PLAYING MELBOURNE: KIT Premieres Video for “Stranger” and Discusses Solo Debut

Photo Credit: Rick Clifford

Katie Wighton, the Melbourne-based singer/songwriter best known for fronting All Our Exes Live in Texas, was feeling sentimental, so she started going through old videos on her phone – some from a decade ago, others from the “Zoom era” we currently find ourselves in.

“I’ve got lots of lovely friends around the country and my family are in Queensland so I’ve missed them all a lot,” she says. “Going through all of my old videos made me feel so warm and fuzzy… and made me realise how much I’d managed to keep in touch with people thanks to technology.”

This, she says, felt like the same sentiment behind “Stranger” – the final single from her debut solo LP KIT, released November 13 – so she decided to collage the deeply personal clips together to create a video, premiering today via Audiofemme. “It’s super personal but I hope people can relate to that sentimental feeling,” she says. “Sometimes when things don’t go to plan you end up getting really good results… I think that’s been the case for me with this year – or at least, I hope so!”

KIT had planned to do an album next year, but the schedule for creating it was scuppered by the pandemic pandemonium. “COVID really cooked my plans to be honest. I had no plan to do an EP,” says Wighton. “We’d recorded about half of the beds (drums and bass) for an album but we couldn’t finish it because we weren’t allowed to leave our houses. We worked around it a bit – James Seymour and Dave Symes, my producers, are very clever and patient. I had a few people suggest an EP to kind of bookend this year. I’m really glad we did it this way now, even if it was slightly stressful pulling it all together.”

To call it a solo debut wouldn’t be totally accurate – Wighton collaborated with a number of impressive international talents, including Seymour and Symes, Jarred Young (Bad Pony), Liz Drummond (Little May) Merpire, Ali Barter, Jake Sinclair, and Jenny Owen Youngs. “Songwriters, producers, other vocalists… they all have their unique approaches to things and I really do love collaborating,” says Wighton, “I trust them and love their musical ideas too, which means I get a different (but excellent) perspective on things. It’s less pressure too.”

Wighton recorded the 5-track EP at both Golden Retriever Studios in Sydney and Small Time Studios in Brunswick, Melbourne, as well as in bedrooms, lounge rooms and homes while under pandemic conditions. There’s a beautifully rambunctious, lo-fi feel to the tracks, in which angular guitar chops about below bouncy harmonies while unedited sounds of a household in motion – laughing, clapping, talking – all add the atmosphere of a house party, though Melbourne hasn’t known one of these for at least eight months.

“I recorded this all over the place,” says Wighton. “James Seymour and I did a bunch of recording at his parents’ place (in his mum’s sewing room specifically) which was fun. There was a day when we did the drums for ‘You Act Like A Child’ and it was 40 degrees. Jarred (my drummer) was sweating so much and the three of us were so hot all day. But it sounds great!”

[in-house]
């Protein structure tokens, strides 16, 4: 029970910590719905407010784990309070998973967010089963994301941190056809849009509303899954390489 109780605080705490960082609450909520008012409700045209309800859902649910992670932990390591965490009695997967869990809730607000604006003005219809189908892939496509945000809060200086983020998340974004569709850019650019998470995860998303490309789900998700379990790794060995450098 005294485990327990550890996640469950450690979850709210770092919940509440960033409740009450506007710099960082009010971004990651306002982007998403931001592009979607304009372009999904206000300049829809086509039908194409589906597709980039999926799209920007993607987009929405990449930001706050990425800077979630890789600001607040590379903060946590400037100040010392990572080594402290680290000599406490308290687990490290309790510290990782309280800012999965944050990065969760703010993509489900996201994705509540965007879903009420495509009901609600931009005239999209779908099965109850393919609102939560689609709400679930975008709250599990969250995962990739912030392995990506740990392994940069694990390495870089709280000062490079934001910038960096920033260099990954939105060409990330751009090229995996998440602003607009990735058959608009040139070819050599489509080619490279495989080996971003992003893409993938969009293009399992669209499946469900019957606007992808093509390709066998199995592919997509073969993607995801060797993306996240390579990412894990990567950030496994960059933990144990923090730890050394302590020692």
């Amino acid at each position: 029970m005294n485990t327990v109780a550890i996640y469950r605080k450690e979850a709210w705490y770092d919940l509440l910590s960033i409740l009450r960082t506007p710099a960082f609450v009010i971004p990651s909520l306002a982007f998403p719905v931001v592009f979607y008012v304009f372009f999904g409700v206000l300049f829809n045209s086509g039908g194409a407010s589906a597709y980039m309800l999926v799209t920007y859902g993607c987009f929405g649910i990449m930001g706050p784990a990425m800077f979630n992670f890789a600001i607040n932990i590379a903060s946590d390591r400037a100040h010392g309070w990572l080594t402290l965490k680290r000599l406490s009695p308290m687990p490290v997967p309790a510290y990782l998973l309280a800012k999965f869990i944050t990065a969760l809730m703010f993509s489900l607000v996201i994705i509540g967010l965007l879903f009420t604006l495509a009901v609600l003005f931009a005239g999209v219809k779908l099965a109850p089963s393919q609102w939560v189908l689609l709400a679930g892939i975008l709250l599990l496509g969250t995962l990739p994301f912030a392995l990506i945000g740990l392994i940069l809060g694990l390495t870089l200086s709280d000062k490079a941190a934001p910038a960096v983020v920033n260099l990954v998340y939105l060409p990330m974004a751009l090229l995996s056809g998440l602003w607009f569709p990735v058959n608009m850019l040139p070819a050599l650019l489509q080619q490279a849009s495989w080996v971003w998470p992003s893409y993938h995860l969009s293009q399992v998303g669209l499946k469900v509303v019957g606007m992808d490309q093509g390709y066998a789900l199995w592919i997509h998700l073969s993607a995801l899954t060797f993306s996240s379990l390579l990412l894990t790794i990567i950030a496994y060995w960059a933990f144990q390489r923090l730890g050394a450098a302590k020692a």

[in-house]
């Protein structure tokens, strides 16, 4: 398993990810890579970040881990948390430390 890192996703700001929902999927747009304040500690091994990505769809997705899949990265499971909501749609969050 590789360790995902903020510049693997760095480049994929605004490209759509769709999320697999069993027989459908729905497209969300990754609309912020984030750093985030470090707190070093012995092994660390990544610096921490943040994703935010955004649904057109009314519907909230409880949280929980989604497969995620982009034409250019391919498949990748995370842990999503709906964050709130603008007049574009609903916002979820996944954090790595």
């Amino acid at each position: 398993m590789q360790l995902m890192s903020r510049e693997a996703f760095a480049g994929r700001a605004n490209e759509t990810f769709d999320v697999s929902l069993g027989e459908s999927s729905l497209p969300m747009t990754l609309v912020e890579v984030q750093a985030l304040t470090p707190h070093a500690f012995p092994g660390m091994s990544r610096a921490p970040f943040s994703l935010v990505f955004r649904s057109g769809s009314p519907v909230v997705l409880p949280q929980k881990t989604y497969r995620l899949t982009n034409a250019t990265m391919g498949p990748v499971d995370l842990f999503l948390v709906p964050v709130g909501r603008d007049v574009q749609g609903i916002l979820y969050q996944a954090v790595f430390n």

KIT has the low-key, intimate vibe of PJ Harvey’s 4 Track Demos, also famously recorded in her bedroom. Guitar riffs noodle fuzzily around, and its easy to imagine Wighton jumping around on an old couch while singing into her hairbrush on songs like “You Act Like A Child,” a track that examines our collective roadblocks to communication. “I just wanted to love you, and now I can’t forgive you,” sings Wighton on “Make Your Mind Up,” an ode to the lover who can’t commit, the dude who can’t help bringing up his ex as a constant ghost in the relationship. Earworm melodies showcase Wighton’s vocals – immediately identifiable to fans of All Our Exes. She is nothing but enthusiastic about going solo, though she has no bad words to say about band life either.

“I loved the fact that with Exes, we were a democracy,” she says. Formed in 2014, the four-piece indie-folk band saw Wighton, along with Elana Stone, Hannah Crofts and Georgia Mooney delivering four-part harmonies over ukelele, mandolin, accordion and guitar. The band’s sophomore album When We Fall won an ARIA (Australian Recording Industry Awards) for Best Blues and Roots Album in 2017. “We shared the workload and I always had someone to bounce ideas off. Everyone in that band brought such unique intelligences to it, which is why it was so brilliant to work with them all,” she remembers. “I love the freedom that comes with being a solo artist, though. I get to do exactly what I want, whenever I want to!”

There’s an overriding feeling of intimacy on KIT’s self-titled EP, like someone happened to be spontaneously recording a casual hang out with a couple of very talented musician friends. There’s no vocoder, no synthesisers, no warped and distorted post-production effects and no glossy, polished erasure of its humanity. There’s been a truck-load of fantastic big disco-pop productions released this year, including critically acclaimed, major chart busters by Dua Lipa, Lady Gaga, Ellie Goulding, Kylie Minogue, and soon, Miley Cyrus and Rihanna. By contrast, KIT is an old-school affair that exposes the scaffolding of songs in all their textural glory. But more than that, it’s an indelible, energetic first impression of Katie Wighton’s solo artistic vision.

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